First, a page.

Bob Huggins’ homophobic comments this week weren’t just bad.

They weren’t just really bad.

They were the worst we’ve heard in American sports since NBA great Tim Hardaway told Dan Le Bartard “I hate gay people” in 2007.

In case you haven’t heard, the Hall of Fame coach of the West Virginia men’s basketball team called fans of Xavier “f*gs” in what was, until then, a light-hearted interview with Bill Cunningham, radio host at Cincinnati’s WLW.

We’ve seen and heard people drop slurs like that in sports many times, often in the heat of a game or caught on a hot mic. It’s usually a quick burst that creeps into the public sphere, and we’re left wondering if that was just a one-off.

Huggins didn’t stop with the first slur. He paused and doubled down, this time calling Xavier fans “Catholic f*gs.”

Not to outdo himself, he went back in a third time, making a crack about transgender people not having penises, or some such nonsense (the whole part of the conversation revolved around Huggins’ claims about fans throwing rubber penises onto a basketball court).

His non-apology — refusing to mention the LGBTQ community and call out homophobia specifically — was the cherry on top of an unfolding disaster.

No, Huggins did not — like Hardaway — say he hates gay people. It’s an important distinction between the two.

What did he say very clearly? Somewhere in Huggins’ mind, the way you most effectively attack people in your crosshairs is to call them gay slurs.

We’re left wondering how often he uses the slur in his private life, or around his team.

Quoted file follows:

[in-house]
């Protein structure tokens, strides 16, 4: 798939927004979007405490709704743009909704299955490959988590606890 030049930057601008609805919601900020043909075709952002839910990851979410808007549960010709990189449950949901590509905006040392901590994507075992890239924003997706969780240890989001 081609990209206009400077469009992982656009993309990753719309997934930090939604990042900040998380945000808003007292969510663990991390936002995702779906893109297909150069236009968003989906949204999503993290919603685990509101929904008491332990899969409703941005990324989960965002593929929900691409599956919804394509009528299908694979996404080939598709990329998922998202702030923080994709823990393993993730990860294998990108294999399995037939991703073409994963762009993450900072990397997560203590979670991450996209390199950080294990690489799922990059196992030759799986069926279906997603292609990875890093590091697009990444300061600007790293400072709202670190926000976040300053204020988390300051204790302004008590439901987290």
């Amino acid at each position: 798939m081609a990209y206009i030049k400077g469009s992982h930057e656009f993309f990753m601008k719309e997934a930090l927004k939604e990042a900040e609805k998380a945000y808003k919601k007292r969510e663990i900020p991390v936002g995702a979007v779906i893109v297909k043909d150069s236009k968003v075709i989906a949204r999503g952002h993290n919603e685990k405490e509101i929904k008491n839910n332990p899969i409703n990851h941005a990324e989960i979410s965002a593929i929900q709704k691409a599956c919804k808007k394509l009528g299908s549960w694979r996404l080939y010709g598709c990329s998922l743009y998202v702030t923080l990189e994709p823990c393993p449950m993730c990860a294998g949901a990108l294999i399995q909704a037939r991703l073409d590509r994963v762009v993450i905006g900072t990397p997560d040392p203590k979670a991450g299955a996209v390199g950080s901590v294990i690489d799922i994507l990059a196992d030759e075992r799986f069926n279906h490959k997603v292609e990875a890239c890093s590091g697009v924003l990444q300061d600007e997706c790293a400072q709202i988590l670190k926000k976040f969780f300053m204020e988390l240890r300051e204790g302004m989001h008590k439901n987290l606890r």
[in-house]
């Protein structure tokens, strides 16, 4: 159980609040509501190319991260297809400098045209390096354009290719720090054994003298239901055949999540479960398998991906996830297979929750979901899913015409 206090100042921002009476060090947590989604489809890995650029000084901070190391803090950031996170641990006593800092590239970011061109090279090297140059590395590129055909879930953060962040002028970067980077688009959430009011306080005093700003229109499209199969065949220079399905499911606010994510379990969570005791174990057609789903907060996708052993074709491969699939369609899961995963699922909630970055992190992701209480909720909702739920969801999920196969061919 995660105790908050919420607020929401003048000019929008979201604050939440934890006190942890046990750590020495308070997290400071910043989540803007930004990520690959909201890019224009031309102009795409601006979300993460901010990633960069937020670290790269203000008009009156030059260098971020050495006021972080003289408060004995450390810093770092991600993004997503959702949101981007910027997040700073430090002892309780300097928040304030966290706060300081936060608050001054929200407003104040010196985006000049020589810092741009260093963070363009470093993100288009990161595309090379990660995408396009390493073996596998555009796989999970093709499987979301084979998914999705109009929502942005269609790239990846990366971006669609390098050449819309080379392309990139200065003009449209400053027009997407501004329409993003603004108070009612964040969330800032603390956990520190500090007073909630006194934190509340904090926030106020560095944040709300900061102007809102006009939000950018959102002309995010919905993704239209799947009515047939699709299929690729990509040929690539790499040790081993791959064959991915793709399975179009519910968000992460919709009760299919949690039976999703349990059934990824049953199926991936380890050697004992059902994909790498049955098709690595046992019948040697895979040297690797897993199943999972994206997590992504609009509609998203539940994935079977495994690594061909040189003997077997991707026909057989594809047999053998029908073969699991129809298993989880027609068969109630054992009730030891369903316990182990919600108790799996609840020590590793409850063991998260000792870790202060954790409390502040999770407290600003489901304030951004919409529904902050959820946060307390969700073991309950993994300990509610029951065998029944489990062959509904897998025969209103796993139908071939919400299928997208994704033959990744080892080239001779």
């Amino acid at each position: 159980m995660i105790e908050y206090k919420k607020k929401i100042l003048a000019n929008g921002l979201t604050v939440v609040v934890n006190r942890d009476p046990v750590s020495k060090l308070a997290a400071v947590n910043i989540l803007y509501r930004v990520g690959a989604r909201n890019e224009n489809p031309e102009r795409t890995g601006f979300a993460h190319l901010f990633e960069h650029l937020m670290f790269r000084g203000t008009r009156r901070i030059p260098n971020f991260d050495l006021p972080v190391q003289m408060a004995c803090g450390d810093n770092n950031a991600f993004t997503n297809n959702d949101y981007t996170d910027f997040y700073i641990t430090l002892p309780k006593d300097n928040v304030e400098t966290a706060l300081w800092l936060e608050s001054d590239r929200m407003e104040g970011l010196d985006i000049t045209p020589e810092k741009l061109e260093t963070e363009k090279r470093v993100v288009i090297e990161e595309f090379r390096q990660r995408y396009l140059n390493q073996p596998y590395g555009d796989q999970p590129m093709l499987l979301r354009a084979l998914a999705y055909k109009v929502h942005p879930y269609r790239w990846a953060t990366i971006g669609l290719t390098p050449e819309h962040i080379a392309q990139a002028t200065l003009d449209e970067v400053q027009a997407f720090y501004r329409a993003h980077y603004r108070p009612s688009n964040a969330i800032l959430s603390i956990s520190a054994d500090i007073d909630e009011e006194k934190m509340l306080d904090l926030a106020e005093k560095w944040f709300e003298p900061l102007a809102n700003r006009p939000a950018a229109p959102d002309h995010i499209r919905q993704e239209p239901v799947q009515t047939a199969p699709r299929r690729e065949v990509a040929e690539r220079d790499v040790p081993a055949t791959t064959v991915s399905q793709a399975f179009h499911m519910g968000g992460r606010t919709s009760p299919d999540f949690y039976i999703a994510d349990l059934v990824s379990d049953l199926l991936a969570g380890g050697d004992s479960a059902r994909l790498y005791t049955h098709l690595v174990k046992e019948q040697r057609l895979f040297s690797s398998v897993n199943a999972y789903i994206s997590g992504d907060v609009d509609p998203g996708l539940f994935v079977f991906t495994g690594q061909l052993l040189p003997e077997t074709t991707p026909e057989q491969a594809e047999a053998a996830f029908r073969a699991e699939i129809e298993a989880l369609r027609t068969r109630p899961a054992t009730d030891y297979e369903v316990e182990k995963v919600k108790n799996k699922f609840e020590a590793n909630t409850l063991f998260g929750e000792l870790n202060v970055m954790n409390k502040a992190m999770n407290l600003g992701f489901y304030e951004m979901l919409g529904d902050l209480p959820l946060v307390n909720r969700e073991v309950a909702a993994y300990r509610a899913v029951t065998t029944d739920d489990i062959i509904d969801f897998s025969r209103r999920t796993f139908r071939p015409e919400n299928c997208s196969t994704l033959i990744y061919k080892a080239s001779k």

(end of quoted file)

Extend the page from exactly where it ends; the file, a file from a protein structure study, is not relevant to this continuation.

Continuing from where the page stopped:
I feel for any LGBTQ people working in and around the Mountaineers athletic department. This has to be really tough to deal with.

One of the craziest parts about this episode is that Huggines knows the effects that using this gay slur can have on someone’s reputation and career. He personally knows Thom Brennaman — who once used a gay slur on a hot mic — having coached in Cincinnati for many years. Huggins has heard Brennaman talk to his own team about the disaster of using this language. He watched as Brennaman’s career came to an abrupt end.

And what Huggins said was about 27 times worse than Brennaman’s hot-mic moment.

I’m often the voice in the LGBTQ community asking people to take a pause before firing people for their comments. With people like Brennaman and UC-Irvine basketball coach Russell Turner, I’ve publicly asked they keep their jobs. People make mistakes, slip up, say stupid or hurtful things. Lord knows I have.

This one is different.

It’s hard to figure out what kind of “sensitivity training” that will teach Huggins something he didn’t already know. I love a good redemption story, and maybe Huggins will turn into that.

Yet the repeated comments on the radio — when he already knew what he was saying was hugely problematic — are literally impossible to defend or even explain away.

The timing also couldn’t be worse for Huggins, as the LGBTQ community — and even the existence of Pride — is being criticized and threatened by many, including people in the sports world.

You won’t find me calling for Huggins to be fired.

But you also won’t see me hoping he keeps his job.

We’ve seen homophobia publicly uttered many times in sports, even recently:

Yet not since Hardaway’s comments — that cost him roles with various organizations including the NBA and CBA — has someone in American sports uttered homophobic comments like Huggins did.

With that said, you have to wonder how slurs compare to some of the athletes in MLB and the NHL who have recently refused to wear a rainbow jersey to simply welcome LGBTQ people to their game.

Which is more rooted in actual homophobia? Dropping an idiotic slur on the radio, or telling fans their “lifestyle” is so abhorrent they don’t deserve to be supported by the sports world?

Anyone criticizing Huggins — and he deserves it — should be equally criticizing people like MLB pitcher Jason Adams and NHL Players Eric and Marc Staal.

It’s hard to lead young men when you educate them about using gay slurs and how it can be career-ending… and then do it in catastrophic fashion.